Hand Tool Headlines
The Woodworking Blogs Aggregator
The Renaissance Woodworker
Seek Out the Deep Dark Corners of Your Moulding
This week I show off my new track lighting and smart bulbs in my shop. For me these lights serve 2 masters: woodshop and film studio. So my set up may be a bit different than a lot of you, but embracing task lighting over banks of fluorescent lights is a major step forward for any hand tool shop.
Then I answer a question about nailing moulding to a case and how to hide the nails so you don’t have to mess with wood putty that usually makes things more obvious.
Chair and Table Legs Made Easier with a Long Tool Rest
Turning flowing curves and long cylinders and tapered legs is much more difficult when you have to stop mid curve and move the tool rest. Inevitably you have to clean up little bumps and hiccups in the curve where you try to pick up the curve again. After seeing “real” turners and chairmakers use long 20-30″ long tool rest to great effect, I decided to stop stalling and make one for my own lathes.
And hey, metalworking! I guess I am a Maker after all!
Get the Edge “Square-ish” Then Feel Your Way Flat
The focus of this Live session is edge planing, specifically getting square edges. The original question comes from Chuck who will be making tapered octagonal legs and wants to get the 4 sided taper first. Basically you lay out the taper and plane to your lines. I like pencil lines over knife lines but either method will work. I do all the heavy lifting with the Fore plane and get almost right on my lines, then flatten and refine the taper with my jointer plane. But a Jack plane would work just as well.
3 Tips to a Square Edge
There is only so much I can cover and still take questions in these live broadcasts, so in an effort to cover some more edge squaring tips, I took a live session on this very topic from my Hand Tool School Apprenticeship and edited it a bit and released the video as a stand alone product that can be purchased over on the school site (or by clicking the image)
Two Methods for Tiny Dados
This week I demonstrate two methods for creating really small dados. More importantly how to create dados that are directly opposite each other in a grid work pattern without significantly weakening the board into which you are housing your parts.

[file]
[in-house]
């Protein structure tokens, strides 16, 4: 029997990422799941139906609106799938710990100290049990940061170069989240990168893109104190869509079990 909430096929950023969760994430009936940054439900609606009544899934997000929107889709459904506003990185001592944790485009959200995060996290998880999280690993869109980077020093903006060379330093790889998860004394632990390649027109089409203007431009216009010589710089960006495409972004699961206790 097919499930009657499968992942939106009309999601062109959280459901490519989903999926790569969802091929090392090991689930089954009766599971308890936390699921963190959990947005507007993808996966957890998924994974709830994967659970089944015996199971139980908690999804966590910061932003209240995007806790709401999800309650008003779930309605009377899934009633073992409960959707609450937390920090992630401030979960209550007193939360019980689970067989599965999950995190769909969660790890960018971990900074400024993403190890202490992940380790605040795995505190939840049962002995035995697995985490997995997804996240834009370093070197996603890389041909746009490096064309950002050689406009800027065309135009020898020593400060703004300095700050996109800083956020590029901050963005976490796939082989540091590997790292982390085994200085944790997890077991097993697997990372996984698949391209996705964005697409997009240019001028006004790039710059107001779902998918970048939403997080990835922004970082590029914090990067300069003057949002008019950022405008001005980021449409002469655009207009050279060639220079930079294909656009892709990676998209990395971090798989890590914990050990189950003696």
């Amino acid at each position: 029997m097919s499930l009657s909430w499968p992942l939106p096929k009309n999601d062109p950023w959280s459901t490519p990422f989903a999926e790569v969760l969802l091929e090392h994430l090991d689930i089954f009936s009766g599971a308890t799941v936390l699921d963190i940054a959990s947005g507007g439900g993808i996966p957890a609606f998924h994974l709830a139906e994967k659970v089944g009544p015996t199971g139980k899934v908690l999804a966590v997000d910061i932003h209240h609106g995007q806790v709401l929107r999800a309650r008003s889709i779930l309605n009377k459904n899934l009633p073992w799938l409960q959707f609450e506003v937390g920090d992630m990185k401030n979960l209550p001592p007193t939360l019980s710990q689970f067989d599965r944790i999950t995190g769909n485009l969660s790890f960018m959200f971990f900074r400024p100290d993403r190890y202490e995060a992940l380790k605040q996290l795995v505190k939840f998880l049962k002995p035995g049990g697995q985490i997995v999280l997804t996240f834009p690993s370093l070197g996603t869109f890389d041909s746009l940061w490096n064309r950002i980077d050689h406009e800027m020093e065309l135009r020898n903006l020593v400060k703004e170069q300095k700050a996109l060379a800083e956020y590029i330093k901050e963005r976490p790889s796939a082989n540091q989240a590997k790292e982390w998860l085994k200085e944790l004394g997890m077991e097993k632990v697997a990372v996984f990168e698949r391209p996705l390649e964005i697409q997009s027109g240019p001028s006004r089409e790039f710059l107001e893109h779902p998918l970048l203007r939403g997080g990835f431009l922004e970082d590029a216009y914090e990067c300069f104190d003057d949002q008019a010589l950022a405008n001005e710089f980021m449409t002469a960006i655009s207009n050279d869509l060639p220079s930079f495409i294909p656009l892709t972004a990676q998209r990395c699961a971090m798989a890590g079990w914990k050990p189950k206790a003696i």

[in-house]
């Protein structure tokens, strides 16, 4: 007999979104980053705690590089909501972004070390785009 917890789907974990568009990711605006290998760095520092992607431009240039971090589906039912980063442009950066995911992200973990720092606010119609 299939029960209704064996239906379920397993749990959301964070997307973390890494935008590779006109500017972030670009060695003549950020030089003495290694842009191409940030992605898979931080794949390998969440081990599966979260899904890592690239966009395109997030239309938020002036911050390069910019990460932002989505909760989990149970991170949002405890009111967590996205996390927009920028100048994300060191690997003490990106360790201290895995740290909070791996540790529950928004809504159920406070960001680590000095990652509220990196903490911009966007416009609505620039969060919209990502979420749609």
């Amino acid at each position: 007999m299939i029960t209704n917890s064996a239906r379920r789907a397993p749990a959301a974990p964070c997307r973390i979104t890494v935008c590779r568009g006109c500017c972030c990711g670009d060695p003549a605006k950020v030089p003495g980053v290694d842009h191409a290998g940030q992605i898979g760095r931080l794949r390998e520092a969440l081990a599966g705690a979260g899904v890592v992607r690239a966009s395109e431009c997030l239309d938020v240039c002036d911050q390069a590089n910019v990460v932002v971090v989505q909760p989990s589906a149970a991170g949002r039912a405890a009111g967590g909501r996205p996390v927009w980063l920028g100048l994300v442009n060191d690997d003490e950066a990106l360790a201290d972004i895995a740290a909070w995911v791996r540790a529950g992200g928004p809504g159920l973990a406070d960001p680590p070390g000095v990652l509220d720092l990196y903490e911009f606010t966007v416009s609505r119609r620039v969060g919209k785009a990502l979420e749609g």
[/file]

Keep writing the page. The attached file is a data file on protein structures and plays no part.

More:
Next Week I'm LIVE
Sharpen More to Sharpen Less
This week I am hoping to address a whole bunch of sharpening questions all at once by illustrating how I sharpen my tools now that I have settled on diamond stones and strops. I discuss the process of free hand sharpening, how to use a strop, and the spectre of dubbing.
Save This Technique for Large Mortises
I got a lot of questions after I chopped out a through mortise last week about whether boring the mortise is a valid approach. So this week I used my brace and augers to bore out the bulk of the waste and then pare back to the lines. I think you will see that the process is not actually any faster. But when you have really large mortises that exceed the sizes of your chisels, boring out the waste definitely makes sense.
It All Comes Down to Working to Your Lines
This week I have a question about some through mortises so I figured I would just chop one. But to add an wrinkle, this mortise needs to be a bit wider than any of the mortise chisels I have and even a different size any type of chisel I have in my arsenal. So this mortise requires a bit more finesse to get it right.
Pay Attention to Your Lines, and Plane to Them
The focus of this Live session is cutting tapers in a leg by hand. The original question comes from Chuck who will be making tapered octagonal legs and wants to get the 4 sided taper first. Basically you lay out the taper and plane to your lines. I like pencil lines over knife lines but either method will work. I do all the heavy lifting with the Fore plane and get almost right on my lines, then flatten and refine the taper with my jointer plane. But a Jack plane would work just as well.
Using the Jack Plane as the Only Plane
Then I get into a question from Ed about how to use his Jack plane as the single plane to go from a rough sawn board to a finish ready surface. I did a live session on this very topic for my Hand Tool School Apprentices so I have edited that session a bit and released the video as a stand alone product that can be purchase over on the school site (or by clicking the Jack plane image.
More Stuff from this Live SessionLots of people showed up in the chat room and asked a lot of questions! Sorry I didn’t get to them all but maybe some of the below links will help:
- Restore a Fore Plane from a Rusty Piece of Junk
- The Resaw Frame Saw in Action
- Making the Center Scribe
There were also some questions about edge jointing and squaring edges but I’m going to focus on that topic for next month’s live Shop Update on April 6th. So add it to your calendar, or join my email list and I’ll be sure to send out a reminder for the event a few days prior.
So Much Room for Activities!!!
I’ve wanted a better floor in my shop for years. I put down my ghetto peel and stick vinyl tiles back in 2006 in an attempt to make it feel less like a garage and more like a shop. But they offer nothing in the way of comfort and definitely don’t make it feel like anything but a garage. So when Rubber Flooring Inc had a sale, I made the leap and got my new partially reclaimed tire rubber floor! And now it not only feels like a shop but I can bounce my chisels off the floor and not have to regrind the bevel.
Stuff Related to this StuffI brought the Dust Right Collector back into the shop and hung it in a previous update if you want to revisit that.
The Shop Update goes LIVE next Thursday night!Show up and win NOTHING!!!
Clamps Slip, Use a Stop…and Wax, Lots of Wax